Here's another in the "Team Report" series taking a look back at the just-concluded season and a crystal-ball look at what might be ahead for conference programs.
Up now ...
2013-14 RECORD: 18-2 in MAAC play, tied for first place; 27-7 overall.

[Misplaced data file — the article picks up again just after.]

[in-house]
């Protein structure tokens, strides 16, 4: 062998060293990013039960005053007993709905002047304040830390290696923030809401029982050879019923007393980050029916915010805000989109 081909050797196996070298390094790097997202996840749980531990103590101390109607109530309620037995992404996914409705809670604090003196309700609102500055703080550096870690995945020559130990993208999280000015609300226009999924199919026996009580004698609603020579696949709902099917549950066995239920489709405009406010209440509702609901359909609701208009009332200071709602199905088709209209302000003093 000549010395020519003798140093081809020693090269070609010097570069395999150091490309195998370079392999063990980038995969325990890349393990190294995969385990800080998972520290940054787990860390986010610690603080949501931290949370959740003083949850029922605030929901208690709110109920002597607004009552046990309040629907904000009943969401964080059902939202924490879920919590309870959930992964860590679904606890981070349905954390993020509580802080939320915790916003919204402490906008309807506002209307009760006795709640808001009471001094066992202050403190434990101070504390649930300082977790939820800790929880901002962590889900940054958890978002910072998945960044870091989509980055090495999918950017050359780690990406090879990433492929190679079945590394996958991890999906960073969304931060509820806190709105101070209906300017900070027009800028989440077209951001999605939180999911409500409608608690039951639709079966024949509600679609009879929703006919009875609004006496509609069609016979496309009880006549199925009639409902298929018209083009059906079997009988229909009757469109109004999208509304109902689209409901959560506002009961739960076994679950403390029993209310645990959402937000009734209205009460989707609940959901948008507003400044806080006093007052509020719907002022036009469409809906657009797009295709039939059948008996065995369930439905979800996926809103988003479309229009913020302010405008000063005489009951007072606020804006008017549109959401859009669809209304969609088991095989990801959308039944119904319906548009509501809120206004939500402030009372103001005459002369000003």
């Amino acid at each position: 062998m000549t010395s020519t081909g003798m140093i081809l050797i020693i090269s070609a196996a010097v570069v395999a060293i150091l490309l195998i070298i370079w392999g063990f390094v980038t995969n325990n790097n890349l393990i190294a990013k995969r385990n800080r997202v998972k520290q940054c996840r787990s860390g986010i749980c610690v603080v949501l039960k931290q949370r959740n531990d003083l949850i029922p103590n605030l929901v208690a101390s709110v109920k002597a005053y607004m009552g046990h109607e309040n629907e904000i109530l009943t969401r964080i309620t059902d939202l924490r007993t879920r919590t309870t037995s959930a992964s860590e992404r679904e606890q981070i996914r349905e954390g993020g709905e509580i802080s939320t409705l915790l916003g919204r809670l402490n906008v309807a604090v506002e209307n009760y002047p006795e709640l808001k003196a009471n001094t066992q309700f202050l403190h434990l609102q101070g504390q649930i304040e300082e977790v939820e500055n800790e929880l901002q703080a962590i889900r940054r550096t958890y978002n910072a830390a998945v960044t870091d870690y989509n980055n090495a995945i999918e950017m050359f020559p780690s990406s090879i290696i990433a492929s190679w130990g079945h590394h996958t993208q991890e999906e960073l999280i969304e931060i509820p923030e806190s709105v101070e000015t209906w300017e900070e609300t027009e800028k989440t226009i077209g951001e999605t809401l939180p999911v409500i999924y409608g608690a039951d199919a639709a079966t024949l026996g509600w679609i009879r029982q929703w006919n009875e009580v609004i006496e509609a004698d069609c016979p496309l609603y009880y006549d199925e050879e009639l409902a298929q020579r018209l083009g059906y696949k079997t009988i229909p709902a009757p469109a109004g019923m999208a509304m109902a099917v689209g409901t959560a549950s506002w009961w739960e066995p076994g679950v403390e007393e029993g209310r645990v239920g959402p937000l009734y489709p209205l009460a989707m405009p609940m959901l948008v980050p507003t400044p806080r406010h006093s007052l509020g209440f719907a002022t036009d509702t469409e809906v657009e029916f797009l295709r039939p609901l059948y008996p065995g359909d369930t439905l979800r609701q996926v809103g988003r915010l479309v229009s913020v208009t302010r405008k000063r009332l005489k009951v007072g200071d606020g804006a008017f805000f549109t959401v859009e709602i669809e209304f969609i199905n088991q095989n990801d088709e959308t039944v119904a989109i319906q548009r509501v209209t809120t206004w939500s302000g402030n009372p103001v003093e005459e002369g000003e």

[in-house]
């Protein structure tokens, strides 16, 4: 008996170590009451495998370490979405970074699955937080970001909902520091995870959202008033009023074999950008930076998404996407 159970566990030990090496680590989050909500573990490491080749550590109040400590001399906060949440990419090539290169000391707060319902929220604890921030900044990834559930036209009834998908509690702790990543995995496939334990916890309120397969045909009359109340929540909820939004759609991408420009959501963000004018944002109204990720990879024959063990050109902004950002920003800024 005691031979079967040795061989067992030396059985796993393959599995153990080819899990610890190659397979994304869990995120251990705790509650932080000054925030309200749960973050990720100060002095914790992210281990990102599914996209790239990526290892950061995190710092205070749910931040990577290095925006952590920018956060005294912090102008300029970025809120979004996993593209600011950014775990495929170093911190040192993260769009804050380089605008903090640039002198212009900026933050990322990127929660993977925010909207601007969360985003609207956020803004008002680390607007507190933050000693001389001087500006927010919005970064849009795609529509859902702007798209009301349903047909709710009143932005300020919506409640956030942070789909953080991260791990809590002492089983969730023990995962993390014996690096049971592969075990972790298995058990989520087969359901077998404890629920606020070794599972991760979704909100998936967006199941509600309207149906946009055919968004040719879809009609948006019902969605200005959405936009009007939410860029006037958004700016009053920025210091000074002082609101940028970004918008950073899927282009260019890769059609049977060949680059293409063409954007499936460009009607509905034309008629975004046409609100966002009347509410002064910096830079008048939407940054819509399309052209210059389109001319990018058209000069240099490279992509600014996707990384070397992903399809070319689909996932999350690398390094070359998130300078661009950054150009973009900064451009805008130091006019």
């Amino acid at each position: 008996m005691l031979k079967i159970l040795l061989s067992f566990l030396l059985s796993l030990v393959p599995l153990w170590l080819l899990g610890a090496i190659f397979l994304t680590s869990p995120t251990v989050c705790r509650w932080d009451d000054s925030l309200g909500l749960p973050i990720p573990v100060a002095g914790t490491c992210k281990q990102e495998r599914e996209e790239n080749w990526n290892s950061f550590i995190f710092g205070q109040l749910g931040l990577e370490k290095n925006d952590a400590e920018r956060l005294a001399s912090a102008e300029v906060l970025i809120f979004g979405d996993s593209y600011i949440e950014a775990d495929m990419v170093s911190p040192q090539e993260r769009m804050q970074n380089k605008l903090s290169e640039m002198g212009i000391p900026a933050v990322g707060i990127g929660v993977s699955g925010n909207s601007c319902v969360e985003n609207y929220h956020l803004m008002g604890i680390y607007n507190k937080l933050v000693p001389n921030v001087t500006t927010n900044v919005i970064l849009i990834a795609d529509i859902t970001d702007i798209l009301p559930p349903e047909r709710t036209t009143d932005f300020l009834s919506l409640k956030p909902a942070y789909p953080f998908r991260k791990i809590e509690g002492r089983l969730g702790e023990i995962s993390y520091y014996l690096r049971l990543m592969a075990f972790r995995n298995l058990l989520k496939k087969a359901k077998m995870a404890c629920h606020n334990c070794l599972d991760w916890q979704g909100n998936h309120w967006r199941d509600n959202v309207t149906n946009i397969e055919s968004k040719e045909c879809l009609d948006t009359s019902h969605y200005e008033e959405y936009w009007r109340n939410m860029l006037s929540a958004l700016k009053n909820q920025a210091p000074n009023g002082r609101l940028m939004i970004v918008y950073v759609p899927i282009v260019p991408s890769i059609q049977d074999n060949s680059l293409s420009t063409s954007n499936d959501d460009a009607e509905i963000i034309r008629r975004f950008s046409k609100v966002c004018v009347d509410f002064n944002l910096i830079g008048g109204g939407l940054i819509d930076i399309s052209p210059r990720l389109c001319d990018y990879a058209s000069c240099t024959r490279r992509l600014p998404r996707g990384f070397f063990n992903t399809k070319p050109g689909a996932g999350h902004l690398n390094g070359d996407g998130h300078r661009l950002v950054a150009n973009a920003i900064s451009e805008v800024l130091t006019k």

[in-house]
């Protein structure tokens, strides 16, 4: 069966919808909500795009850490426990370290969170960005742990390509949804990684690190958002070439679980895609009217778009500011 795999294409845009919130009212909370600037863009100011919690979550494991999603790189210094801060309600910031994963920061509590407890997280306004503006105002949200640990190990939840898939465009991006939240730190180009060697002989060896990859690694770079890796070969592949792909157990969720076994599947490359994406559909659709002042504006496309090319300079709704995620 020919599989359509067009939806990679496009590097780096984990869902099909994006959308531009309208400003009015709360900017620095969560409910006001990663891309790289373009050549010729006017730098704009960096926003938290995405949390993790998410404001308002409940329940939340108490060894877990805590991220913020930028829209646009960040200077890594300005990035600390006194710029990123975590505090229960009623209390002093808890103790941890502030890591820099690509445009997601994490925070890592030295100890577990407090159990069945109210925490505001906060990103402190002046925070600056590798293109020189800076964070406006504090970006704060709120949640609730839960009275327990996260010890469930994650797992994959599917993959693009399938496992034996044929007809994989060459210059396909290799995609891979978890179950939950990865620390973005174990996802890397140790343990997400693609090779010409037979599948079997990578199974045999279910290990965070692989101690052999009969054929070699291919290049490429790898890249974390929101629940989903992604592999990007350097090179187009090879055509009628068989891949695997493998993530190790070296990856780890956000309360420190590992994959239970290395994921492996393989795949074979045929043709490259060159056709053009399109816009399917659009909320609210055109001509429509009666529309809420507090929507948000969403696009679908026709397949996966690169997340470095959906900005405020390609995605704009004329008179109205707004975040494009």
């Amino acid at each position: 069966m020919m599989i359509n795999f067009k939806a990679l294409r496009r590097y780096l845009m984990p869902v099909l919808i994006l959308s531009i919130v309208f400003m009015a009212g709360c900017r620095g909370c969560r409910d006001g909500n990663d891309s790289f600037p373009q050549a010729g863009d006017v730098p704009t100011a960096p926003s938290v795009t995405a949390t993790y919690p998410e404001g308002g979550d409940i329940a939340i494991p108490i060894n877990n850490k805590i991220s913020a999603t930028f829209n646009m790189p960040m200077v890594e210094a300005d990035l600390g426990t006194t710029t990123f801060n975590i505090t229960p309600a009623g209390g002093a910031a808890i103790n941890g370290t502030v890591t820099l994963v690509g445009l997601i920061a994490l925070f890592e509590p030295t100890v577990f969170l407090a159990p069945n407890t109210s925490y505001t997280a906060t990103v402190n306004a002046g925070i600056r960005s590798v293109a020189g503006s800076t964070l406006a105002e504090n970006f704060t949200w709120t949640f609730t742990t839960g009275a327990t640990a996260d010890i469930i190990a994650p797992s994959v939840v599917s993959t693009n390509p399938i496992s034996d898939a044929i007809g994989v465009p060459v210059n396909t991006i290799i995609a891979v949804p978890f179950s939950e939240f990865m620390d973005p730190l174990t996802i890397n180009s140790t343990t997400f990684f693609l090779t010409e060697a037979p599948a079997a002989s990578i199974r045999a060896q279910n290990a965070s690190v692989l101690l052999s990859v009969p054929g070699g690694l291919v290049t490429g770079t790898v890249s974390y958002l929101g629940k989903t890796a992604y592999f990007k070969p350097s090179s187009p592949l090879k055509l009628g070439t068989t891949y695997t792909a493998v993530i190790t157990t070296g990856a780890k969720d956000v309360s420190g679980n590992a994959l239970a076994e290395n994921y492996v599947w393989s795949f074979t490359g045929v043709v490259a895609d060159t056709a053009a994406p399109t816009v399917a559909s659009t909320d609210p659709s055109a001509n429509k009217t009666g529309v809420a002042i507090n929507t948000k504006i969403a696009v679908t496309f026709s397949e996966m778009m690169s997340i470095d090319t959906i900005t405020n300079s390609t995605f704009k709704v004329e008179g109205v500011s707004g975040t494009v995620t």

WHAT WENT RIGHT: Plenty in a season that did contain some minor disappointments. But, just how disappointing can things have been (see below) when the team shared first place (11 straight seasons and counting of outright or shared regular-season titles), and won the MAAC's post-season tournament for its ninth straight trip to the NCAA event? Overall, the team's victory total marked the eighth straight season of at least 26 wins and 11th in a row of at least 20. Just about every other MAAC program would be happy to string, maybe, two or three 20-victory seasons in a row. Some would be overjoyed to get just one of those. The very obvious common denominator is Brian Giorgis, who long ago proved himself to be not only the best coach the MAAC has ever had (and, we're considering men's coaches, too), but one of the best anywhere at any level. His career .779 winning percentage in his 12 years in Poughkeepsie (306-87) is fourth-best among active Division I coaches. Only Geno Auriemma of UConn, Tara VanDerveer of Stanford and Kim Mulkey of Baylor have better ones ... Individually, there wasn't a real Player of the Year-caliber standout, although senior forward Emma O'Connor was a first-team all-MAAC selection. Instead, there were very solid parts, and this past season might have been one of Giorgis' best coaching jobs as he had an unusually balanced team ... All five starters averaged double figures ... Marist's success came through its usual methods, by minimizing mistakes. The team had the 10th-best field goal percentage (46.7) nationally, ranked 12th nationally (37.2 percent) in 3-point accuracy, committed the third-fewest amount of fouls (13.6 per game), had the 13th-best assist-to-turnover ratio (1.29) nationally and, almost as always, led the MAAC for fewest points allowed (60.1). Sophomore perimeter players Madeline Blaise (12.9 points, 4.0 rebounds) and Sydney Coffey (11.5, 3.4) both made significant strides off of their respective frosh seasons. Leanne Ockenden contributed more offensively (11.6, 4.6) this past season while capturing her second straight Defensive Player of the Year award; and, point guard Casey Dulin (10.8, 4.3, 4.8 assists) completed the balanced starting five. Tori Jarocz, the 6-3 transfer from Vanderbilt, came back quicker than expected from an off-season Achilles tendon injury to contribute (7.5, 3.7) as she played herself back into shape and improved as the season progressed. For a good portion of the year, freshmen forward Kat Fogarty and guard Brittini Lai were the team's top reserves and each showed promise for the future. Natalie Martinez-Gomez (66 assists vs. 39 turnovers) was also a valued reserve. Team-wise, Marist earned its first-ever homecourt victory over a ranked opponent, upsetting then-No. 20 ranked Oklahoma, 76-69. There was also a nice victory over perennial mid-major level power Bowling Green. There was also a nice "revenge" victory over Iona, which gave Marist its first conference loss of the season on a buzzer-beater by guard Damika Martinez. When the teams met again late in the season, Marist dominated with a 79-67 victory that wasn't even as close as the final score. And, finally, there was an impressive come-from-behind victory vs. Quinnipiac in the MAAC tournament's championship game in which Marist rallied from a 17-point deficit late in the first half to get the victory and yet another trip to the NCAA's.